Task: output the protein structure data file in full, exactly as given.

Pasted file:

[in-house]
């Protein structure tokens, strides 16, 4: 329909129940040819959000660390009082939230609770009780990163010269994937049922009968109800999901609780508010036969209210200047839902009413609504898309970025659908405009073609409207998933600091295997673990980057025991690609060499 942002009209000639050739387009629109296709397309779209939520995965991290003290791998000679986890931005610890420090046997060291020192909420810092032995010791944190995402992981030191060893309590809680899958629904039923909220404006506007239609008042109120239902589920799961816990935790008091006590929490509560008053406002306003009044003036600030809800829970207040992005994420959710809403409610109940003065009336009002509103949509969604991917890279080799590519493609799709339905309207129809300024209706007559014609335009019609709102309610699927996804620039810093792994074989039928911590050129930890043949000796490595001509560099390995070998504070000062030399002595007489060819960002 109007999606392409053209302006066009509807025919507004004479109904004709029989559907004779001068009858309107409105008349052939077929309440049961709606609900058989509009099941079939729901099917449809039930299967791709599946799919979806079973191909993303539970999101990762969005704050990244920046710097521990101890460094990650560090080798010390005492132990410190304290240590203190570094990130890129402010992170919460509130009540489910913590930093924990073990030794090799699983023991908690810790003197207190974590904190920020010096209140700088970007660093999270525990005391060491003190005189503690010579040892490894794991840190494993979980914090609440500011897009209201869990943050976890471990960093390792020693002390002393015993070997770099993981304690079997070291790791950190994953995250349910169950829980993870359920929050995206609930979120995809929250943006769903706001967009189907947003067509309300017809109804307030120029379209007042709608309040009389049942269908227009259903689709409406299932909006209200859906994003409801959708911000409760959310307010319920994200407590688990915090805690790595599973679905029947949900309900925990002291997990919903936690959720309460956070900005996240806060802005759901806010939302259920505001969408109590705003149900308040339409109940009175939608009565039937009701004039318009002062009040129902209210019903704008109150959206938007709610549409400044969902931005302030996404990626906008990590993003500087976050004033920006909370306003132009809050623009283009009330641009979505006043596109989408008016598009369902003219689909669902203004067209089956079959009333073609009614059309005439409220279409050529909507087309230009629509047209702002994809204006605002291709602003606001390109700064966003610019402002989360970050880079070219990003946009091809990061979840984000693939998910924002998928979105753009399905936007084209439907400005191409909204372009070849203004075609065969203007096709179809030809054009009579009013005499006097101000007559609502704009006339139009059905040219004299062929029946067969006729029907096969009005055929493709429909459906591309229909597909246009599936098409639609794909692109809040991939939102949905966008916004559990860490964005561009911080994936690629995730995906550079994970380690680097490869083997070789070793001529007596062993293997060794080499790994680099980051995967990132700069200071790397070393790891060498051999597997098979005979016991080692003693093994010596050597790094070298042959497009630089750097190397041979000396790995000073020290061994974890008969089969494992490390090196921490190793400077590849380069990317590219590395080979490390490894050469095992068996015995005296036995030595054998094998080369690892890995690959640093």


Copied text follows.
[in-house]
């Protein structure tokens, strides 16, 4: 329909129940040819959000660390009082939230609770009780990163010269994937049922009968109800999901609780508010036969209210200047839902009413609504898309970025659908405009073609409207998933600091295997673990980057025991690609060499 942002009209000639050739387009629109296709397309779209939520995965991290003290791998000679986890931005610890420090046997060291020192909420810092032995010791944190995402992981030191060893309590809680899958629904039923909220404006506007239609008042109120239902589920799961816990935790008091006590929490509560008053406002306003009044003036600030809800829970207040992005994420959710809403409610109940003065009336009002509103949509969604991917890279080799590519493609799709339905309207129809300024209706007559014609335009019609709102309610699927996804620039810093792994074989039928911590050129930890043949000796490595001509560099390995070998504070000062030399002595007489060819960002 109007999606392409053209302006066009509807025919507004004479109904004709029989559907004779001068009858309107409105008349052939077929309440049961709606609900058989509009099941079939729901099917449809039930299967791709599946799919979806079973191909993303539970999101990762969005704050990244920046710097521990101890460094990650560090080798010390005492132990410190304290240590203190570094990130890129402010992170919460509130009540489910913590930093924990073990030794090799699983023991908690810790003197207190974590904190920020010096209140700088970007660093999270525990005391060491003190005189503690010579040892490894794991840190494993979980914090609440500011897009209201869990943050976890471990960093390792020693002390002393015993070997770099993981304690079997070291790791950190994953995250349910169950829980993870359920929050995206609930979120995809929250943006769903706001967009189907947003067509309300017809109804307030120029379209007042709608309040009389049942269908227009259903689709409406299932909006209200859906994003409801959708911000409760959310307010319920994200407590688990915090805690790595599973679905029947949900309900925990002291997990919903936690959720309460956070900005996240806060802005759901806010939302259920505001969408109590705003149900308040339409109940009175939608009565039937009701004039318009002062009040129902209210019903704008109150959206938007709610549409400044969902931005302030996404990626906008990590993003500087976050004033920006909370306003132009809050623009283009009330641009979505006043596109989408008016598009369902003219689909669902203004067209089956079959009333073609009614059309005439409220279409050529909507087309230009629509047209702002994809204006605002291709602003606001390109700064966003610019402002989360970050880079070219990003946009091809990061979840984000693939998910924002998928979105753009399905936007084209439907400005191409909204372009070849203004075609065969203007096709179809030809054009009579009013005499006097101000007559609502704009006339139009059905040219004299062929029946067969006729029907096969009005055929493709429909459906591309229909597909246009599936098409639609794909692109809040991939939102949905966008916004559990860490964005561009911080994936690629995730995906550079994970380690680097490869083997070789070793001529007596062993293997060794080499790994680099980051995967990132700069200071790397070393790891060498051999597997098979005979016991080692003693093994010596050597790094070298042959497009630089750097190397041979000396790995000073020290061994974890008969089969494992490390090196921490190793400077590849380069990317590219590395080979490390490894050469095992068996015995005296036995030595054998094998080369690892890995690959640093």